Saving a 1906 Gambrel House

Gutted and back on the market, the gambrel house showed promise.

With a proper stoop, cladding and roofing where they belong, and a step-back addition, the 1906 house is a better neighbor.   

I’m not sure if should call this a remodeled old house or a new-old house, because we did need to make some dramatic changes to render it livable. We kept such original features as the exposed-joists ceiling.

My little company is called SoPo Cottage. We are all about saving these old houses by renovating them for new use. Many people buy the old homes to tear them down. When I first got the phone call about buying this one, I was excited. Sure, it was a shell: the previous owner had gutted it, changed plans, and moved on. But I saw potential in the 1906 gambrel with its pretty roofline and eaves.

Saving it was a challenge. Turned out there were no footings under the foundation and the original walls were under-built, with 2×3 construction. Not a lot of original material remained (hardware, doors, woodwork), and the house needed to be expanded for a garage and a mudroom (a necessity in Maine) and additional bedrooms.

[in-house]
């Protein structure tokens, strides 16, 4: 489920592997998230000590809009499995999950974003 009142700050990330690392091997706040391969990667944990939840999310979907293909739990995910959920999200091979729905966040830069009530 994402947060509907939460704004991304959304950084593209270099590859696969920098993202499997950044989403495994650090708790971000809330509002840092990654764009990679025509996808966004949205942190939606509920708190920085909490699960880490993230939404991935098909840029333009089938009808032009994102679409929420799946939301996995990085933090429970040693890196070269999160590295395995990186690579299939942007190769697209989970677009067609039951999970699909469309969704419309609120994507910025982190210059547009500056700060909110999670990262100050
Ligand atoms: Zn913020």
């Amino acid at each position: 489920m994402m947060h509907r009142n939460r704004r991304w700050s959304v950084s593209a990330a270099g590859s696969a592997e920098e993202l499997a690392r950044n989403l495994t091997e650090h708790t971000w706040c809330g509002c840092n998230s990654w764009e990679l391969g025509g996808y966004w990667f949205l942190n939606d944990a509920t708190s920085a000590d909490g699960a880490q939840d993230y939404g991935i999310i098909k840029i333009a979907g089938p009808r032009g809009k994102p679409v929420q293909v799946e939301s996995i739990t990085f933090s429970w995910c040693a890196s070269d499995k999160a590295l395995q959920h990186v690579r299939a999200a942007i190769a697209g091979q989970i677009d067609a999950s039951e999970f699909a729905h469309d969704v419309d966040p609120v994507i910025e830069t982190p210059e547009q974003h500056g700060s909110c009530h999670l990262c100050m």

Ceiling beams and exposed joists organize the open-plan rooms.

James R. Soloman Photography

After several iterations, we went forward with an addition that celebrates the gambrel design. The original house’s footprint remains. It took some juggling to meet all the town setback requirements as we tried to maintain period character. We allowed one thoroughly modern update, on the garage addition: a third-floor deck that overlooks Casco Bay, the islands, and the Spring Point lighthouse.

Inside, we opened up the floor plan so that the bigger new kitchen would be the heart of the home. The center island provides storage, food preparation area, and eating space. My favorite feature, though, is the ceiling. We maintained the vintage cottage ceiling by carefully running all plumbing and electrical around the perimeter, with thin little LED lights to give the room added illumination. We also salvaged the collar ties from the house and used them to cover the LVL framing. Every trade worked hard but the effort was worth it.

Interesting details distinguish the clean new kitchen anchored by a wood floor.

James R. Soloman Photography

I rescued an antique wood mantel to give the living room some character. Paint stripping revealed the carvings. (I learned about BLUE BEAR Paint & Urethane Stripper (formerly known as Soy-Gel) from OHJ—it’s easy to work with.) Our carpenters fitted the mantel seamlessly around the new gas fireplace. We are thrilled with it. Reproduction doorknobs from Nostalgic Warehouse are among the period details we added.

The rescue and redo has been a boon to this neighborhood filled with turn-of-the-20th-century homes. No teardown!

Tags: gambrel OHJ May 2018 restoration

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